Other attractions apart from the Stupa include Ajima Shrine, Guru Rinpoche Shrine, Gelug Gompa, Kargyu Gompa, and Shakya Gompa. Therefore, this site in the Kathmandu Valley presents opportunity to understand the Buddhist religion, culture, lifestyle, architecture and the cultural practices of the people. This site is also protected by UNESCO as a world heritage site. So, the site is a must-visit site in Kathmandu.
Swayambhu Nath Stupa
Swayambhu Nath Stupa, also commonly known as the monkey temple is another holy shrine of Buddhist people that lies on top of the hill 2 km west of the Kathmandu city. Swayambhu means “Self-Created”. According to the historical records found in stone inscriptions, the site has been a holy site for Buddhist pilgrimage since at least the 5th century. This shrine in the valley is considered as equal as the Hindu shrine ‘Pashupatinath’ and is protected by UNESCO as a world heritage site.
The Newar Buddhists of Kathmandu are the most ardent devotees, who come here for festivals like Buddha Jayanti and other personal rituals conducted by the family priests. The Stupa was destroyed during the brief Muslim invasion of 1349 and severe earthquake, which was later repaired.
The site has two entry points: the east point that requires climbing a long stair with 365 steps and the south-west point that can be easily reached in a small four or two wheeler. You will be greeted with a giant prayer wheel enshrined in a small room as soon as you pass the main gate. Up the hill is a more recent trio of Buddha. The top greets the visitors with a gigantic gilt Vajra, resting on an embossed Mandala, five directional Buddha – the Pancha Buddha – attached directly to the Stupa’s dome, a small museum with a collection of stone sculptures discovered around Swayambhu, 9th century sculpture of standing Buddha, Tibetan Gompa housing an enormous image of Shakyamuni and a large statue of the 16th Gyalwa Karmapa and a beautiful view of the Kathmandu city. Swayambhu Nath Stupa is open throughout the year for both Buddhist and non-Buddhist people around the world. This site is a great combination of art, culture and religion; therefore, it is one of the must-visit sites in the Kathmandu Valley.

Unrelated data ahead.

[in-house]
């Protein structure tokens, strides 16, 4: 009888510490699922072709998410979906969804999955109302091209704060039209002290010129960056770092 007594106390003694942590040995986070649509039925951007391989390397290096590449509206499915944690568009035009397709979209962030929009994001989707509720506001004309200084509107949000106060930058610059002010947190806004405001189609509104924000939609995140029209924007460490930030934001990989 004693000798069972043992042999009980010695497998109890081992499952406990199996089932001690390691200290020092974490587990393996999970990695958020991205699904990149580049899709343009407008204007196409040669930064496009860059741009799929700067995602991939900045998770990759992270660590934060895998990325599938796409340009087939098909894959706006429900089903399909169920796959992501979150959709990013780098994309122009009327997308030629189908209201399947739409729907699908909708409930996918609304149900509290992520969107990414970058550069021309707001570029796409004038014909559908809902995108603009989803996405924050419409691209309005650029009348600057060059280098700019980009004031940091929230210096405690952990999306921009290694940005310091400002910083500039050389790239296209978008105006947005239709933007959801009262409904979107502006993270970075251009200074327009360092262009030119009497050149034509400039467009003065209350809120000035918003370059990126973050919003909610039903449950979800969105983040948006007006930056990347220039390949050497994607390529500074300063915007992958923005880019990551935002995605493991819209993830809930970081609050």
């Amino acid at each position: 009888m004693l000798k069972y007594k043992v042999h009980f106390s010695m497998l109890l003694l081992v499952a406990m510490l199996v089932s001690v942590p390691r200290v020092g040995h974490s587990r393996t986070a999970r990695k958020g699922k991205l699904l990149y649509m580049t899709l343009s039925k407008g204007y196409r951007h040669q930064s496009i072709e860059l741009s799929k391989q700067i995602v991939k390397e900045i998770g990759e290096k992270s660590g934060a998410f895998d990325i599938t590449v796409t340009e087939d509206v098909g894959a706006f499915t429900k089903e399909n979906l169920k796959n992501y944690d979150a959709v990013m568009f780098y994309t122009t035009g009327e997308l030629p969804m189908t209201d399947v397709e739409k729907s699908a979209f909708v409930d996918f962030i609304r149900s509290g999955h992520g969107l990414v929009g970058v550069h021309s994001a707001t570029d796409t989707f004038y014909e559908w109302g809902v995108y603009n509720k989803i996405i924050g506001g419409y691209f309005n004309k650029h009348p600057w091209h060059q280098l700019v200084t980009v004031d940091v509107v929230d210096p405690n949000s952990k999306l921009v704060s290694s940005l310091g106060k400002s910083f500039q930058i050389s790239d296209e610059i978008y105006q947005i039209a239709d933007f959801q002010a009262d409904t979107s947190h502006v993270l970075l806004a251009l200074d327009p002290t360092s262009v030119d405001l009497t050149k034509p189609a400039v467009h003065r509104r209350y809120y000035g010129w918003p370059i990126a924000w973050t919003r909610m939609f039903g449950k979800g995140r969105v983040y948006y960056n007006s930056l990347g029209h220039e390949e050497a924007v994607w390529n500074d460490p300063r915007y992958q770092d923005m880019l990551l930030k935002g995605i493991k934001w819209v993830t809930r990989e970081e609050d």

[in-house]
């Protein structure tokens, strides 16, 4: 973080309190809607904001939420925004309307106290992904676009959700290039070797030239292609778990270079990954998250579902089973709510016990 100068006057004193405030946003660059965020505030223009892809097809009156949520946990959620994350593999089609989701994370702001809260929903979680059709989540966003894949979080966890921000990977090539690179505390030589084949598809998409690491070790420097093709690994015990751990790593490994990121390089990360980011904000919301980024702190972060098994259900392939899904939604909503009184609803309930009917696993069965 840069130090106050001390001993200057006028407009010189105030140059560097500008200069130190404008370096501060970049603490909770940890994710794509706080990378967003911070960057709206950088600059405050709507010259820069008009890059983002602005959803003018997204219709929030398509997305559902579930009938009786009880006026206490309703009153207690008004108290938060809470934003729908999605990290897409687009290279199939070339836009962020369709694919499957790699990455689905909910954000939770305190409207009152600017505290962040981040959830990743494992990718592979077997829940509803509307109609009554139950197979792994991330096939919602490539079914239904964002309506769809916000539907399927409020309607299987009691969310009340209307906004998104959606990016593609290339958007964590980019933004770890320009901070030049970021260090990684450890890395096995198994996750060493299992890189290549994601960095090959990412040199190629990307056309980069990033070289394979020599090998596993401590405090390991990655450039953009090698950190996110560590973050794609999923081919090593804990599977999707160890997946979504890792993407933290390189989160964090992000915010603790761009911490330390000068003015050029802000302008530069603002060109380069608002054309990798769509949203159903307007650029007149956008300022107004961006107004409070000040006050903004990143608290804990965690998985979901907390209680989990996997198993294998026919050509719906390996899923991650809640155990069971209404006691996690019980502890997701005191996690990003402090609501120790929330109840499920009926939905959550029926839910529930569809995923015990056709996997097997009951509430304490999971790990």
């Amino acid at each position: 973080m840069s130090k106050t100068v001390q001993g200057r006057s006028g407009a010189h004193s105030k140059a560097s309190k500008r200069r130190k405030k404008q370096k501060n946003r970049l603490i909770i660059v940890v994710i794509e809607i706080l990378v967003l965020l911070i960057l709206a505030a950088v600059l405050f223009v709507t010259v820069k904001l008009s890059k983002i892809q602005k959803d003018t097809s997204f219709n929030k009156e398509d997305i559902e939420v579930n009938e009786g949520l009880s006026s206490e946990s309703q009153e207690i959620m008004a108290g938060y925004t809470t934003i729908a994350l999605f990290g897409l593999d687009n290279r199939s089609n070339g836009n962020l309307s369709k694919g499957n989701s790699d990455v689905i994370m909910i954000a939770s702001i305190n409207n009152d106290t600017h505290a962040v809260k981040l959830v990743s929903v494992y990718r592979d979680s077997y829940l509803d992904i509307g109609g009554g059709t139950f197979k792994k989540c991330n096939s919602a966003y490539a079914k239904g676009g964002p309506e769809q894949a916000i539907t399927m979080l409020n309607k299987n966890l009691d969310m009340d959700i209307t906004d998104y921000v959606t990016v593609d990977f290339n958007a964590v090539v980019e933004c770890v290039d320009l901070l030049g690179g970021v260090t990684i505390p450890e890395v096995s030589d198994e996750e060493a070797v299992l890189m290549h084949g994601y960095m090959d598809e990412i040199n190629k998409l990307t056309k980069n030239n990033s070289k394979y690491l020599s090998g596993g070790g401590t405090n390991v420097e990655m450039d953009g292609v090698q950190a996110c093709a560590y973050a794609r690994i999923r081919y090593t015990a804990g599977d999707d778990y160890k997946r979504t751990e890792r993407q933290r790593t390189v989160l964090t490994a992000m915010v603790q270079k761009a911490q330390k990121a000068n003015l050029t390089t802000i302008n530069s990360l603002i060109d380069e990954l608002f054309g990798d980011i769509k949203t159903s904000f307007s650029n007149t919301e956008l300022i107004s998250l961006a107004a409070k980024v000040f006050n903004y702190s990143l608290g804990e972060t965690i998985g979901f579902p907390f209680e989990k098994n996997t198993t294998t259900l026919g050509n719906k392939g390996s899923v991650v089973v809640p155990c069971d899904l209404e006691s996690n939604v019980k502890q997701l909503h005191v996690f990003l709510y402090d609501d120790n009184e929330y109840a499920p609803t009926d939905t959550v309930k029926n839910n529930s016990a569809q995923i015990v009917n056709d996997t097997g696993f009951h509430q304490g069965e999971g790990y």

Kathmandu Durbar Square:
Situated in the heart of the city, the Kathmandu Durbar Square (Old Royal Palace) is also commonly known as the Hanuman Dhoka Palace Square. The site holds the palaces of the Malla and Shah Kings, who ruled the city before moving to the Narayanhiti Palace. Even till this date important royal events like the King’s coronation are held at this place. The entire Durbar Square area presents the masterpiece of architecture. Therefore, people come here to enjoy the architecture of and the craftsmanship of Newars over several centuries.
Several rulers in the past centuries have had their share of contribution in creating the present Durbar Square. The Taleju Temple was built in the 15th century, Bhagavati Temple was constructed in the 18th century, the oldest temples like Jagannath, Kotilingeswara Mahadev, Mahendreswara was built in the 15th century, Krishna Temple, Nautale and Bashantapur Chok was built during the Shah regime, the Gaddi Durbar was built during the Rana regime.
The entire area presents the glimpses of Mugal, European and Pagoda style architectural designs. Intricate wood carving depicting gods and goddesses is also one of the major attractions of the area. The temples are preserved as the world heritage sites and certain parts of the palaces are open for tourists as well as the local people as King Tribhuvan Memorial Museum and the Mahendra Museum. The area is also famous as an abode of the living goddess “Kumari”.
The area is protected by UNESCO as the world heritage site and is a must-visit site for the aficionado of art, architecture and culture. Enjoy!Note: Minimum 2 Pax Required
|Trip Length||1 Day|
|Group Size||2-10 Pax|
|Best Month||All day of the Year|
|Transportation||Private Car & Bus|
|Meal||Breakfast and Full board meals|
|Trip Route||Kathmandu Valley|
WOW, Where do I start? I have wanted to do this trek for about 30 years, so when we decided to book we compared many trekking companies to decide wRead More